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2008 International Debt Crisis Responsibility

What was the 2008 International Debt Crisis, and who was responsible for the crisis? What was the role of central banks, legislative authority, and of government?

Define and explain Monetary Policy and its relationship to Fiscal Policy.

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The International debt crisis of 2008, according to internationalviewpoint.org (2010) was triggered by the speculative real estate bubble in the US which brought about the collapse of several private debt markets (subprimes, ABCP, CDO, LBO, CDS, ARS, etc.). According to this site, while there was a veritable flood of credit up to 2007, various private sources suddenly dried up in the North (Boston, New York, London etc). For example, according to these authors, private banks that were tied up in shaky debt packages began to distrust each other and were hence reluctant to lend money; the authorities of the US, Western Europe, and Japan had to inject huge liquidities on several occasions (hundreds of billions of dollars and Euros) to prevent the North's financial system seizing up. According to this site, during this time, private banks that financed themselves by selling non-guaranteed certificates could no longer find buyers for these on Northern financial markets; they had to clean up their books and write off the huge losses incurred by their risky operations of the previous years. These non-guaranteed certificates came back to haunt them when they subsequently lost all value.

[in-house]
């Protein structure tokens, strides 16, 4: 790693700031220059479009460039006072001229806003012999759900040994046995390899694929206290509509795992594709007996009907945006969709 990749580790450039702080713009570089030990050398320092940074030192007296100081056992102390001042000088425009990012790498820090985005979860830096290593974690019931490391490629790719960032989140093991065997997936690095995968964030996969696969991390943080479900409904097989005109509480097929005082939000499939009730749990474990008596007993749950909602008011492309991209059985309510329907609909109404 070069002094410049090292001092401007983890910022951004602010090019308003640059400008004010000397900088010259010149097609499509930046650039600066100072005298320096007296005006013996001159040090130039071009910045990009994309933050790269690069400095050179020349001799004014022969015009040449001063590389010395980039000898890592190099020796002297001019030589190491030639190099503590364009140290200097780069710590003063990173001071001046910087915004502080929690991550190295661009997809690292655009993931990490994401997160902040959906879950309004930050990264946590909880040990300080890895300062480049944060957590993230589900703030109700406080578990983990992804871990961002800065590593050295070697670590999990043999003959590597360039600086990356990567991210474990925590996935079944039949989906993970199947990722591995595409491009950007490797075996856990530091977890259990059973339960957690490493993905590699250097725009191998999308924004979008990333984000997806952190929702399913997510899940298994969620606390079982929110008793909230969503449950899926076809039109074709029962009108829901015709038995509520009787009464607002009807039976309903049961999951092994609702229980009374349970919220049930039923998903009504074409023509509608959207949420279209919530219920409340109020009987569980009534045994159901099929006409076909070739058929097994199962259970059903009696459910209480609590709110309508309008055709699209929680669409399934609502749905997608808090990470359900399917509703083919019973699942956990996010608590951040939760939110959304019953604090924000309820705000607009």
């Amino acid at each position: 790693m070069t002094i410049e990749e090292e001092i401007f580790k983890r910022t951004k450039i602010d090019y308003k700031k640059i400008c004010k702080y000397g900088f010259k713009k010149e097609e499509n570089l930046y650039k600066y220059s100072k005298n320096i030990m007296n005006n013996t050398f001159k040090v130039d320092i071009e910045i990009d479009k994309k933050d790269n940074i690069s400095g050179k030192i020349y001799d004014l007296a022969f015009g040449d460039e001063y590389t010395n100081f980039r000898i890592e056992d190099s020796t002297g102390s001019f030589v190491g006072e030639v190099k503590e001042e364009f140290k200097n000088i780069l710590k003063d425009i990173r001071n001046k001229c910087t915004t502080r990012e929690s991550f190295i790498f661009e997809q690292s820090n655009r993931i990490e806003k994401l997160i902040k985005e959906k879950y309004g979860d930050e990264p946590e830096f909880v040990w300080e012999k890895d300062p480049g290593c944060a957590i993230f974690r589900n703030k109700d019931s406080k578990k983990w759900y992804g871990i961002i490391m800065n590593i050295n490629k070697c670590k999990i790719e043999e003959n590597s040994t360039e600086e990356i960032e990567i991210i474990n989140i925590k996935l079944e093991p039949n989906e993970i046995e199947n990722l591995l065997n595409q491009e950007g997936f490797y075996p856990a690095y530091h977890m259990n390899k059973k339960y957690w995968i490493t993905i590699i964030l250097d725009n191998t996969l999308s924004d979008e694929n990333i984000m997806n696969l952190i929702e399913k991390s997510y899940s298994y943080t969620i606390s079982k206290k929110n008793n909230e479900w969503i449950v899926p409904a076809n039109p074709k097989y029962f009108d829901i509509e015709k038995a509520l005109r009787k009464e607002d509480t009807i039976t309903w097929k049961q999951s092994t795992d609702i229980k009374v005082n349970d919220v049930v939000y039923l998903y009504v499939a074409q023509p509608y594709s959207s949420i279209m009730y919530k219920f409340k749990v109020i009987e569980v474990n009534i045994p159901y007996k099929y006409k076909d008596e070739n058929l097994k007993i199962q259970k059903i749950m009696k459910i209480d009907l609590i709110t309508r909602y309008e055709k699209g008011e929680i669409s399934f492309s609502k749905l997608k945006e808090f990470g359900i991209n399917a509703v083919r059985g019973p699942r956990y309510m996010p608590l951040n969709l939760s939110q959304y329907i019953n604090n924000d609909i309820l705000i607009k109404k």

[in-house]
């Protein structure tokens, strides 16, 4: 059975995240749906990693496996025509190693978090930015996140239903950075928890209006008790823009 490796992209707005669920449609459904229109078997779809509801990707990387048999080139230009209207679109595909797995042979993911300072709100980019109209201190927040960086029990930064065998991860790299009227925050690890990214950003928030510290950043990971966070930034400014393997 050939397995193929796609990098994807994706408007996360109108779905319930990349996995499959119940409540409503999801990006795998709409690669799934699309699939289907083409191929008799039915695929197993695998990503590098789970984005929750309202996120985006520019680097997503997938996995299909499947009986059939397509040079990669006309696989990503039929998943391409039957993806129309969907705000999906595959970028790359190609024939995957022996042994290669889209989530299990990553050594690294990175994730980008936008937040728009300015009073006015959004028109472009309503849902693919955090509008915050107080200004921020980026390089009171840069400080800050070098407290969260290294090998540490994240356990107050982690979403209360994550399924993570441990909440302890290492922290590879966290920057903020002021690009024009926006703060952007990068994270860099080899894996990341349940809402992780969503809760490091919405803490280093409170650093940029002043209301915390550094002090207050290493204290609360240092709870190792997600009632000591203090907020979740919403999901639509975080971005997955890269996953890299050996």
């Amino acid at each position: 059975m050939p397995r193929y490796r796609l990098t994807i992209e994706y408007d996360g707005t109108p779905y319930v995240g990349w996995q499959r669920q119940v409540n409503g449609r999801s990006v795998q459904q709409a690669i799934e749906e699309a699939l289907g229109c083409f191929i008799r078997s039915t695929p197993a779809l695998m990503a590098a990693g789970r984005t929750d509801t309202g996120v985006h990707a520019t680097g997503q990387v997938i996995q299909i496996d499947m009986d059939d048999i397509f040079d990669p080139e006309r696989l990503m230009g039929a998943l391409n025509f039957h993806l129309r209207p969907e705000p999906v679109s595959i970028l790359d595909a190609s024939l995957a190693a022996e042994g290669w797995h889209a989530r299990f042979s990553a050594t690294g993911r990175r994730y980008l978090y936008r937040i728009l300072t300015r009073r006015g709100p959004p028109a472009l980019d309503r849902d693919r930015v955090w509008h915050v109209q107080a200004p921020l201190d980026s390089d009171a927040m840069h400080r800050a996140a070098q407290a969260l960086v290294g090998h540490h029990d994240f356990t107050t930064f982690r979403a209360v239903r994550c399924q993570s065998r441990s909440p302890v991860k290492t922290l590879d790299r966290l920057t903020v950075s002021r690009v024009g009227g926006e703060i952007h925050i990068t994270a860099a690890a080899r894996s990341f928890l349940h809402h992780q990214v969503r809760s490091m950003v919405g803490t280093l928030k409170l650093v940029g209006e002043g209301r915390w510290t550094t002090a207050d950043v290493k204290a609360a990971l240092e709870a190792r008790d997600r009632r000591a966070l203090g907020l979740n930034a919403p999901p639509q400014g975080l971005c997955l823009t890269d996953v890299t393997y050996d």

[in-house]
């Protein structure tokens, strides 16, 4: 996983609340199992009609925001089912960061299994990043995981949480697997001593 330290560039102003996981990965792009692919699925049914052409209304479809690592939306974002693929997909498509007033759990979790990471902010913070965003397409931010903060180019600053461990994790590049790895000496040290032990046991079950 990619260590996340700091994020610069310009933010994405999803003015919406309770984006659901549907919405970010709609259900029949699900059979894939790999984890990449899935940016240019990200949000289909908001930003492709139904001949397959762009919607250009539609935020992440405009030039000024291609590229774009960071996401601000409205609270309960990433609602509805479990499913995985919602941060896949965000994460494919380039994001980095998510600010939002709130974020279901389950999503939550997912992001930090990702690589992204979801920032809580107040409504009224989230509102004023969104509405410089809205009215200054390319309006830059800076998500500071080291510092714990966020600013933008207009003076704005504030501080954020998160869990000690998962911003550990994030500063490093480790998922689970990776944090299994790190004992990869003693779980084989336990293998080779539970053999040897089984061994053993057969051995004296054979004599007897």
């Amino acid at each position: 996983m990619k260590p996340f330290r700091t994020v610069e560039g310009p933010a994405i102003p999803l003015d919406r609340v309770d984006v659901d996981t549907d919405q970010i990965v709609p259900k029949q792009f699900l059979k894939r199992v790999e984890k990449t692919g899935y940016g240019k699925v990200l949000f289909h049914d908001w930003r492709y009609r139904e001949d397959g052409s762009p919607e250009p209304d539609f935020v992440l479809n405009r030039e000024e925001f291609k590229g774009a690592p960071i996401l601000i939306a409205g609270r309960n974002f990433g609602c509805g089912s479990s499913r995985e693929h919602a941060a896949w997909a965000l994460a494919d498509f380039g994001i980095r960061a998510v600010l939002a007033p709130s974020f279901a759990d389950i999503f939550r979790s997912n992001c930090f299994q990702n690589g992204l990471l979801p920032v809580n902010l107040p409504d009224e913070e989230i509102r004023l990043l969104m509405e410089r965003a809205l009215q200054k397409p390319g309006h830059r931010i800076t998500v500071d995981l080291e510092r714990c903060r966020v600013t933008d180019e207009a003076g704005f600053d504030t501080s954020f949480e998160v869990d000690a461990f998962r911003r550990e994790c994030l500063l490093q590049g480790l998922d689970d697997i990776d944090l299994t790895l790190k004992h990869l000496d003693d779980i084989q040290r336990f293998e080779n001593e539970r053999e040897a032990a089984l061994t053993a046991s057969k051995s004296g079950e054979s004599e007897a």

According to internationalviewpoint.org (2010) to keep afloat, these northern financial markets had to call in fresh money in time were acquired by others (Bear Stearns was bought by JP Morgan) or by the state (Northern Rock Bank was nationalized by the British government). According to these authors, some of them did not escape bankruptcy. For example, ...

Solution Summary

The 2008 international debt crisis is examined. Why is responsible for this is determined.

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